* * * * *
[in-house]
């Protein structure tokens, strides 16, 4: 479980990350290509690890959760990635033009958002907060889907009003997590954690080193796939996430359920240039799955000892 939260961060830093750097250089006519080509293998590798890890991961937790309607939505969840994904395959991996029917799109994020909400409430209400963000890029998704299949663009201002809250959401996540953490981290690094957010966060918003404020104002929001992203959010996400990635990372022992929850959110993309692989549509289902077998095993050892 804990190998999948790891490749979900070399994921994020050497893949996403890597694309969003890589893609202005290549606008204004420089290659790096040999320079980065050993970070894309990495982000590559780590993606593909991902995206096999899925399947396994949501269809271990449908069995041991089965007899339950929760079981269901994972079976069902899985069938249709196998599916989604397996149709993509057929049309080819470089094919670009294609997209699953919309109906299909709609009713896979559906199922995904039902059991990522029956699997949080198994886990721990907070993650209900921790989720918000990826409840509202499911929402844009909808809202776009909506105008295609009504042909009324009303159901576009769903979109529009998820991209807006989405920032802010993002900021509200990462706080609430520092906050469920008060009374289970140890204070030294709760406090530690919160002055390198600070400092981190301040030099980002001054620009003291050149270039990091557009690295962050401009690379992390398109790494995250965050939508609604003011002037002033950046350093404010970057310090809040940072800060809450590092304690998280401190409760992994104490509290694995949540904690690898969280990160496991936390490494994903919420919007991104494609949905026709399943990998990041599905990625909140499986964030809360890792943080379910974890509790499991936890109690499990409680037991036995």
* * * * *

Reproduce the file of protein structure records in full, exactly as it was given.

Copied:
[in-house]
């Protein structure tokens, strides 16, 4: 479980990350290509690890959760990635033009958002907060889907009003997590954690080193796939996430359920240039799955000892 939260961060830093750097250089006519080509293998590798890890991961937790309607939505969840994904395959991996029917799109994020909400409430209400963000890029998704299949663009201002809250959401996540953490981290690094957010966060918003404020104002929001992203959010996400990635990372022992929850959110993309692989549509289902077998095993050892 804990190998999948790891490749979900070399994921994020050497893949996403890597694309969003890589893609202005290549606008204004420089290659790096040999320079980065050993970070894309990495982000590559780590993606593909991902995206096999899925399947396994949501269809271990449908069995041991089965007899339950929760079981269901994972079976069902899985069938249709196998599916989604397996149709993509057929049309080819470089094919670009294609997209699953919309109906299909709609009713896979559906199922995904039902059991990522029956699997949080198994886990721990907070993650209900921790989720918000990826409840509202499911929402844009909808809202776009909506105008295609009504042909009324009303159901576009769903979109529009998820991209807006989405920032802010993002900021509200990462706080609430520092906050469920008060009374289970140890204070030294709760406090530690919160002055390198600070400092981190301040030099980002001054620009003291050149270039990091557009690295962050401009690379992390398109790494995250965050939508609604003011002037002033950046350093404010970057310090809040940072800060809450590092304690998280401190409760992994104490509290694995949540904690690898969280990160496991936390490494994903919420919007991104494609949905026709399943990998990041599905990625909140499986964030809360890792943080379910974890509790499991936890109690499990409680037991036995």